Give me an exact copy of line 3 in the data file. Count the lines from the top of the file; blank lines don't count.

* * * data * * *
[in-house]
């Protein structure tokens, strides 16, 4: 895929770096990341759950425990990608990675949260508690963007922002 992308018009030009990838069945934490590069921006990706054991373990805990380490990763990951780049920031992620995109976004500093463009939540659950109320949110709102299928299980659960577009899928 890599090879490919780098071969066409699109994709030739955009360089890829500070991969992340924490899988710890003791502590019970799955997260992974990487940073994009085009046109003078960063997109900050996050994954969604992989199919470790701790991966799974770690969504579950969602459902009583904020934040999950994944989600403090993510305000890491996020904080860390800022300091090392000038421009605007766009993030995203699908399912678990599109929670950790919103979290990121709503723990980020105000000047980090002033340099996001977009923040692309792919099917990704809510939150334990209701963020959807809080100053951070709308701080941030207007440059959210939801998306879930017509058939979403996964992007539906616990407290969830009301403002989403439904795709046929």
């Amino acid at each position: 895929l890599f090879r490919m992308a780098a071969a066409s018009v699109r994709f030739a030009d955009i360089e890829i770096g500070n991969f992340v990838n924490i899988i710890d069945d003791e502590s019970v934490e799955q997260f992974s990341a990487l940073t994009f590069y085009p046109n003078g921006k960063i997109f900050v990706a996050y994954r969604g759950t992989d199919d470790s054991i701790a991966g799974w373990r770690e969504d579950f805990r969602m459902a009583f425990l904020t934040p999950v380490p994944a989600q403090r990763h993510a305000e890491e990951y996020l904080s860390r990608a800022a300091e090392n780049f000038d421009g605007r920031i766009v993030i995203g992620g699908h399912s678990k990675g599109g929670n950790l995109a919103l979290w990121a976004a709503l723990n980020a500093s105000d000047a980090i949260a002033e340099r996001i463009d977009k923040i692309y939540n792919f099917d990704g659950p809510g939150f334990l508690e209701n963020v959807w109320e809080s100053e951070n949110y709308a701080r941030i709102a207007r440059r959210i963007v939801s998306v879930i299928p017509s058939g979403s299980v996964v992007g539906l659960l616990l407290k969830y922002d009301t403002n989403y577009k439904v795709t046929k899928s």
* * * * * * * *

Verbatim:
């Amino acid at each position: 895929l890599f090879r490919m992308a780098a071969a066409s018009v699109r994709f030739a030009d955009i360089e890829i770096g500070n991969f992340v990838n924490i899988i710890d069945d003791e502590s019970v934490e799955q997260f992974s990341a990487l940073t994009f590069y085009p046109n003078g921006k960063i997109f900050v990706a996050y994954r969604g759950t992989d199919d470790s054991i701790a991966g799974w373990r770690e969504d579950f805990r969602m459902a009583f425990l904020t934040p999950v380490p994944a989600q403090r990763h993510a305000e890491e990951y996020l904080s860390r990608a800022a300091e090392n780049f000038d421009g605007r920031i766009v993030i995203g992620g699908h399912s678990k990675g599109g929670n950790l995109a919103l979290w990121a976004a709503l723990n980020a500093s105000d000047a980090i949260a002033e340099r996001i463009d977009k923040i692309y939540n792919f099917d990704g659950p809510g939150f334990l508690e209701n963020v959807w109320e809080s100053e951070n949110y709308a701080r941030i709102a207007r440059r959210i963007v939801s998306v879930i299928p017509s058939g979403s299980v996964v992007g539906l659960l616990l407290k969830y922002d009301t403002n989403y577009k439904v795709t046929k899928s």